This Monday, the water taxi captain was about a half-hour late arriving, but it was a beautiful morning as we sat on the dock, so no one cared.  We were told he would pick us up eventually.  The entire six-person college crew plus a volunteer, Isobel, from St. Mary’s College got busy completing the remaining shovel test pits.  Isobel and I completed three STPs.  All were dug and sifted by 11 a.m.  Megan and Travis documented what had been bagged along with the soil colors, etc.  Isobel volunteered to help count the hundreds of oyster flakes from some of the STPs.  I told them to have fun counting.  I walked to the north end of the island and back using both of the paths.  By 11:30, we had carried all of the equipment out to the end of the dock before having our lunch under the gazebo.  The water taxi arrived before 1 p.m. Because the tide was going out, the three large sifting units had to be left behind on the island until high tide at 8 a.m. on Tuesday. The sifting units barely fit through the water taxi’s step area, and couldn’t be loaded or unloaded when the boat was well below the level of the dock. All of the other tools and storage cabinets were taken back to Colton’s Point and loaded into the college van.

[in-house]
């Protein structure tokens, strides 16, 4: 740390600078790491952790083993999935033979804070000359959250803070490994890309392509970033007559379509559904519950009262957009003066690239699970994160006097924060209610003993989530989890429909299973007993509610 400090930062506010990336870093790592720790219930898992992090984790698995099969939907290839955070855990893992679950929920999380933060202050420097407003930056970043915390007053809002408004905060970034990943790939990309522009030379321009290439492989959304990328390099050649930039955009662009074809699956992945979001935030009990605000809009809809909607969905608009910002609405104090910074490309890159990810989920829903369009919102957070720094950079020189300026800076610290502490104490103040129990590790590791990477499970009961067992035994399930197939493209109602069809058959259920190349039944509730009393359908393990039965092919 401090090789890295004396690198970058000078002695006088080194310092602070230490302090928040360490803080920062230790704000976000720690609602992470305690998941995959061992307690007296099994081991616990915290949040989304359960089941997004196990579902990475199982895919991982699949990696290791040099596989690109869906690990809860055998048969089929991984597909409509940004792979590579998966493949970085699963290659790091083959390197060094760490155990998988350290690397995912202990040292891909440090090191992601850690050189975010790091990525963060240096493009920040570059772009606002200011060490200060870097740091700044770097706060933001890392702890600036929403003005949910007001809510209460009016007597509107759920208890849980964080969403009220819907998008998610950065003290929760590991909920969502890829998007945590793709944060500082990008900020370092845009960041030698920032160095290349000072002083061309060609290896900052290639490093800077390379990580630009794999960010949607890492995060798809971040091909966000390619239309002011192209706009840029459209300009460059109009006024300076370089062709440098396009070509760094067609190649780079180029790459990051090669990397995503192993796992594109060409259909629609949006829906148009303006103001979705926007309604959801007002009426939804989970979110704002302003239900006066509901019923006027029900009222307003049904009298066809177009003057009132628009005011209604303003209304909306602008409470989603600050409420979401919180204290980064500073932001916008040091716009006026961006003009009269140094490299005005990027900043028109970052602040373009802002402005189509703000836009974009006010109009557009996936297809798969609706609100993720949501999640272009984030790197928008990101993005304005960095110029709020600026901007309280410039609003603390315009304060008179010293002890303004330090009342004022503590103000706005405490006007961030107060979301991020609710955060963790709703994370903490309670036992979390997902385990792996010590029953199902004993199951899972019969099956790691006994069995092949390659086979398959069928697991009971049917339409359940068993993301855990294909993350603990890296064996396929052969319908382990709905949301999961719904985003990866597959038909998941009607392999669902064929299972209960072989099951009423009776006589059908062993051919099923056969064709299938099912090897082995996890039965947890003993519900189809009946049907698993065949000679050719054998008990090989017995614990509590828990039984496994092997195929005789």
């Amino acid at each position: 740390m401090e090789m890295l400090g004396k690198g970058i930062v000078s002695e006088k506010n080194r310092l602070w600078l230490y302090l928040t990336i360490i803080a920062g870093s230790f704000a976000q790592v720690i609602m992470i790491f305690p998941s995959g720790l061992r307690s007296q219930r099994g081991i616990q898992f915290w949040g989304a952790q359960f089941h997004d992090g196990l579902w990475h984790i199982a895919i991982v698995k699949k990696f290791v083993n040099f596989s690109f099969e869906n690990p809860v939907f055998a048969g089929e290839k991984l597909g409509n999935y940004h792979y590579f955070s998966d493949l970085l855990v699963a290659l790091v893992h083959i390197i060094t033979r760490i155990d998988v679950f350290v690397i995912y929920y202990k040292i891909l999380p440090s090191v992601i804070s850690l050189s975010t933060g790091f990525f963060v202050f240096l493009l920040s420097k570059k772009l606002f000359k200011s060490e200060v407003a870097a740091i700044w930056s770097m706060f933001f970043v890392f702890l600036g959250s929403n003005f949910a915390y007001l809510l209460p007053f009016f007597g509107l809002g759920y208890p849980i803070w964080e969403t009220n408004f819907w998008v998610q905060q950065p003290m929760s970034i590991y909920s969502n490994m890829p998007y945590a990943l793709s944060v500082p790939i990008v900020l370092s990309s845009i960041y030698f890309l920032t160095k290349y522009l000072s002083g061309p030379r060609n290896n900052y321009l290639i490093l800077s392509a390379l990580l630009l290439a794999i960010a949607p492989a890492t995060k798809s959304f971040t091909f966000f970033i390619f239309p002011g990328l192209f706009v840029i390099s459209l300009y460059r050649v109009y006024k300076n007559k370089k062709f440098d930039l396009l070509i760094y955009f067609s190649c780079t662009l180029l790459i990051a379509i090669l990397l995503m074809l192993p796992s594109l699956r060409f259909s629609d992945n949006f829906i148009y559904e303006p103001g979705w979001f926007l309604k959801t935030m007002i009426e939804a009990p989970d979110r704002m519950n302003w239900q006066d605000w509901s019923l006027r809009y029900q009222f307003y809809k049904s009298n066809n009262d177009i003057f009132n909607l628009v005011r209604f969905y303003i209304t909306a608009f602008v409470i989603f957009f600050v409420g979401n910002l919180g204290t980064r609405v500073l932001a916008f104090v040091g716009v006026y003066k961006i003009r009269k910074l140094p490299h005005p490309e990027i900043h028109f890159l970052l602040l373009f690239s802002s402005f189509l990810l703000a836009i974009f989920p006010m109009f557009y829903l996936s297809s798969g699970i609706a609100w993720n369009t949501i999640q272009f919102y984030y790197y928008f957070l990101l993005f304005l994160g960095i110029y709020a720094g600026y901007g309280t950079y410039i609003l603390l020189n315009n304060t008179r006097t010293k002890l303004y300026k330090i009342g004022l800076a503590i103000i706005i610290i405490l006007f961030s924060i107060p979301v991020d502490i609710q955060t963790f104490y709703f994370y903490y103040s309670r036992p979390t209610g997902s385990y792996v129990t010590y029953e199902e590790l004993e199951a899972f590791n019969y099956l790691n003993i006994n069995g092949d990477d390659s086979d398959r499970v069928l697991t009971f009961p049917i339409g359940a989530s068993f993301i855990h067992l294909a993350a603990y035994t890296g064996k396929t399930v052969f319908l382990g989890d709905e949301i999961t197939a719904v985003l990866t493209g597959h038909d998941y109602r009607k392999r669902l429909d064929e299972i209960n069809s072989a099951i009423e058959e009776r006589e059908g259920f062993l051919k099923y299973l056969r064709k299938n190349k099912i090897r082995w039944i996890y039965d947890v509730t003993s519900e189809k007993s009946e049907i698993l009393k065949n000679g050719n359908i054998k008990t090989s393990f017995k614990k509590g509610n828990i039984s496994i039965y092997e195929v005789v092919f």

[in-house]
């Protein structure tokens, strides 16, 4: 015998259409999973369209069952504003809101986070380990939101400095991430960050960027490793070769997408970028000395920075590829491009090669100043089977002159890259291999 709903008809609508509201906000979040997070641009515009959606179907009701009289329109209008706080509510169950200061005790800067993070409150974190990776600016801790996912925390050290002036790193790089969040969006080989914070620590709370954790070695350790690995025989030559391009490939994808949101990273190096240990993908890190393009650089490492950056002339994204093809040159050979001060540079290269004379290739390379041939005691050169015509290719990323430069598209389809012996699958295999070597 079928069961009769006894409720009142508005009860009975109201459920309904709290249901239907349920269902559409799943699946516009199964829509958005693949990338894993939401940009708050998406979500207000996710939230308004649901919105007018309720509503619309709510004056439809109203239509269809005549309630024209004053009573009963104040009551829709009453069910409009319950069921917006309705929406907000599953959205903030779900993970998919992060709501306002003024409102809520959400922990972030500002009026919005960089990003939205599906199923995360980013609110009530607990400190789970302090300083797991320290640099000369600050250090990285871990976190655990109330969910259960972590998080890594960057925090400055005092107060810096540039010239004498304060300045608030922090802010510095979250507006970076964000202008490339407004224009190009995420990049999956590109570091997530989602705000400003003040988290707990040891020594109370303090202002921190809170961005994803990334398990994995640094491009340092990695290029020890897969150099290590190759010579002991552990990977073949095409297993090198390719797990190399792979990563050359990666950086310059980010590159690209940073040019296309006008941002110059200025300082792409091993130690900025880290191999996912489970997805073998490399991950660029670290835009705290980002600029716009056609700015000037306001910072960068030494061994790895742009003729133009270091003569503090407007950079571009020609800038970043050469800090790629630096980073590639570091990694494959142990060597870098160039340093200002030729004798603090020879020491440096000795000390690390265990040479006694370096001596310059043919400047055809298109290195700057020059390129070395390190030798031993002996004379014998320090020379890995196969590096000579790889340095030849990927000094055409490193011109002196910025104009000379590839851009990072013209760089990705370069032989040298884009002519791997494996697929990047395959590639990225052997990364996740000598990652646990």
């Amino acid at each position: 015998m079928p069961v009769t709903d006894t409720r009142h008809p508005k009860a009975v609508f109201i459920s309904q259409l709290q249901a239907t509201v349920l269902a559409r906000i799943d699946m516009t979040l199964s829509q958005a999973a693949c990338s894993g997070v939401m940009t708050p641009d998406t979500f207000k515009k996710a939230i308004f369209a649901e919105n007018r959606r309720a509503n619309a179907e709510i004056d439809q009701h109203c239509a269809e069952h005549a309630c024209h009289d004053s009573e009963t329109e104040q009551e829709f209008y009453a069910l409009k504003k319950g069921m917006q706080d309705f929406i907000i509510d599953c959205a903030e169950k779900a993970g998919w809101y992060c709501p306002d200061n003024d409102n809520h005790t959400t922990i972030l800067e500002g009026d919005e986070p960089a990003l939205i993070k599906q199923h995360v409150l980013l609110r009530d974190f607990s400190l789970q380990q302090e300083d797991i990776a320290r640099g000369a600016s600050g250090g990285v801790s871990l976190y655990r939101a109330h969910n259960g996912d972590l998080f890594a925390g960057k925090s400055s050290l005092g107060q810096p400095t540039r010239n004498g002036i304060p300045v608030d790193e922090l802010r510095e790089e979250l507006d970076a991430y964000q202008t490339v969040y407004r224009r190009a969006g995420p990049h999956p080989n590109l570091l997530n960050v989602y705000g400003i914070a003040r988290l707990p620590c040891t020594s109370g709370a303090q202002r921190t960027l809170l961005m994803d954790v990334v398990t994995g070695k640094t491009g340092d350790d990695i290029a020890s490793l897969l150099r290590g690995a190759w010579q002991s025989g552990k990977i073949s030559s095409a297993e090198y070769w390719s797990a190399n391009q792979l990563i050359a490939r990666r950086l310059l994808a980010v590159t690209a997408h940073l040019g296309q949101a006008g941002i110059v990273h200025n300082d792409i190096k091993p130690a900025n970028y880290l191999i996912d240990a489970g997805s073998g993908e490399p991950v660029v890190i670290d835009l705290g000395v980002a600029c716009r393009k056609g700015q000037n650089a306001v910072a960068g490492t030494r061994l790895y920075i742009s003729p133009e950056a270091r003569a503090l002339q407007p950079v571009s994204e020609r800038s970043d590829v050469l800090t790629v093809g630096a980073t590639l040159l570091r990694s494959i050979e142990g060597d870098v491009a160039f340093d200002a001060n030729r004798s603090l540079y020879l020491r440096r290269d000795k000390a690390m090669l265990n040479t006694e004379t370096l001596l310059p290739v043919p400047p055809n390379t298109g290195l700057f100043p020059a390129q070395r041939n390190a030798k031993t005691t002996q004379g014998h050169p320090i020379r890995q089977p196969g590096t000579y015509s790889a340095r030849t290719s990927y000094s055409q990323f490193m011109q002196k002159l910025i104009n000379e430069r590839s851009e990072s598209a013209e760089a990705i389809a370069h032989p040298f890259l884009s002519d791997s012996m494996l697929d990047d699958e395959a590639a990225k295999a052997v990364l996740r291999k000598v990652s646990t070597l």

Counting Shells
Leaving the Island

On Thursday June 16 two CCASM volunteers - Mary and Ned --showed up.  Unfortunately no one could get to the island.  Due to the weather, the water taxi captain indicated it was not safe to take the boat out on the water.

For Wednesday June 15 here are Ned's notes for the day.
Because the two test units had thousands of tiny oyster shell pieces to collect, Julie decided against digging a third unit.  Instead she and Travis selected 17 more STP locations, and we dug about half today.  (I dug 4.)  Will finish them tomorrow unless it rains too much.  These new ones are around the cross.  Plan is to leave the island next week.  Julie was pleased that ceramics were found in sufficient quantity.

Tuesday June 14 Ned volunteered again,  Here are his notes about this day -